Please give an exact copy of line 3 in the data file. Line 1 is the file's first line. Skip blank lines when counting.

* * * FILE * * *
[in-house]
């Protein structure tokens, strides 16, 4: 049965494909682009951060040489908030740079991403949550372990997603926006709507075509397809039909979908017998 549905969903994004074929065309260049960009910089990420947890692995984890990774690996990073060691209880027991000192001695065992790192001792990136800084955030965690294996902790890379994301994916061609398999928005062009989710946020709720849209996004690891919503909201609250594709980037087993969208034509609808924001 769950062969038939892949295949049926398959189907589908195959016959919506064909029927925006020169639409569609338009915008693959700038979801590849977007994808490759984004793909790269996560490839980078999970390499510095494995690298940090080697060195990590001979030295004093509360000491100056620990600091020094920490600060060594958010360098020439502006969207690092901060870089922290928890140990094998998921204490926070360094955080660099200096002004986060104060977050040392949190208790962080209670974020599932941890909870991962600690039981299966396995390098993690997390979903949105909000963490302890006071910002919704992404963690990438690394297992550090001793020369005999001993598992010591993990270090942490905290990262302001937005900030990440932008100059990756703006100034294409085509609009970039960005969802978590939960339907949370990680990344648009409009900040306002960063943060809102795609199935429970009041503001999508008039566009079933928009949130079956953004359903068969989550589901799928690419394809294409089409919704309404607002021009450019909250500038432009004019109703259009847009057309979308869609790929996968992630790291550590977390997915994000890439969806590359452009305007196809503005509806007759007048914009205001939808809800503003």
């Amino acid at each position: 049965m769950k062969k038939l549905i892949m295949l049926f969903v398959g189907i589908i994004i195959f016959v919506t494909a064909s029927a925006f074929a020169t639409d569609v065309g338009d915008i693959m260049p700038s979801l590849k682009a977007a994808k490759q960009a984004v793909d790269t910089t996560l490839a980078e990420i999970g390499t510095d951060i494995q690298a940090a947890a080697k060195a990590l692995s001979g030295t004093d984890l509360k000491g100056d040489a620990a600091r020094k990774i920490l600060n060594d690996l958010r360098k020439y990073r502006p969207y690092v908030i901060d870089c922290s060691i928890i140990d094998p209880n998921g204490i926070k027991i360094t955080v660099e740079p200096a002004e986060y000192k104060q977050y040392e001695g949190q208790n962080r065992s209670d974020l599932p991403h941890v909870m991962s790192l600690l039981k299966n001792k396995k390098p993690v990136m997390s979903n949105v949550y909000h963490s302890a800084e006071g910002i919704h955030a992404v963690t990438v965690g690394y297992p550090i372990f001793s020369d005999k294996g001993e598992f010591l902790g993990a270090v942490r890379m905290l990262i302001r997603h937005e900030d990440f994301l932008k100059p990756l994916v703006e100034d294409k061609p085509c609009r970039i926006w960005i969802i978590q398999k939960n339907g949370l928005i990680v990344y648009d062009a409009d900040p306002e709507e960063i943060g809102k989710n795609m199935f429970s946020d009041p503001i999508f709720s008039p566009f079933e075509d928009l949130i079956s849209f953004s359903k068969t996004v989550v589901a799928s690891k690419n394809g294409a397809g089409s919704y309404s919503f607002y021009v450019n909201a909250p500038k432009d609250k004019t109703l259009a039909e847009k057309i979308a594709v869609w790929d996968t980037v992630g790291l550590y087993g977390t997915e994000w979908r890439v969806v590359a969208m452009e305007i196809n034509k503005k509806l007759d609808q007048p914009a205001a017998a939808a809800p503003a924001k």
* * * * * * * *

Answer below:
């Amino acid at each position: 049965m769950k062969k038939l549905i892949m295949l049926f969903v398959g189907i589908i994004i195959f016959v919506t494909a064909s029927a925006f074929a020169t639409d569609v065309g338009d915008i693959m260049p700038s979801l590849k682009a977007a994808k490759q960009a984004v793909d790269t910089t996560l490839a980078e990420i999970g390499t510095d951060i494995q690298a940090a947890a080697k060195a990590l692995s001979g030295t004093d984890l509360k000491g100056d040489a620990a600091r020094k990774i920490l600060n060594d690996l958010r360098k020439y990073r502006p969207y690092v908030i901060d870089c922290s060691i928890i140990d094998p209880n998921g204490i926070k027991i360094t955080v660099e740079p200096a002004e986060y000192k104060q977050y040392e001695g949190q208790n962080r065992s209670d974020l599932p991403h941890v909870m991962s790192l600690l039981k299966n001792k396995k390098p993690v990136m997390s979903n949105v949550y909000h963490s302890a800084e006071g910002i919704h955030a992404v963690t990438v965690g690394y297992p550090i372990f001793s020369d005999k294996g001993e598992f010591l902790g993990a270090v942490r890379m905290l990262i302001r997603h937005e900030d990440f994301l932008k100059p990756l994916v703006e100034d294409k061609p085509c609009r970039i926006w960005i969802i978590q398999k939960n339907g949370l928005i990680v990344y648009d062009a409009d900040p306002e709507e960063i943060g809102k989710n795609m199935f429970s946020d009041p503001i999508f709720s008039p566009f079933e075509d928009l949130i079956s849209f953004s359903k068969t996004v989550v589901a799928s690891k690419n394809g294409a397809g089409s919704y309404s919503f607002y021009v450019n909201a909250p500038k432009d609250k004019t109703l259009a039909e847009k057309i979308a594709v869609w790929d996968t980037v992630g790291l550590y087993g977390t997915e994000w979908r890439v969806v590359a969208m452009e305007i196809n034509k503005k509806l007759d609808q007048p914009a205001a017998a939808a809800p503003a924001k």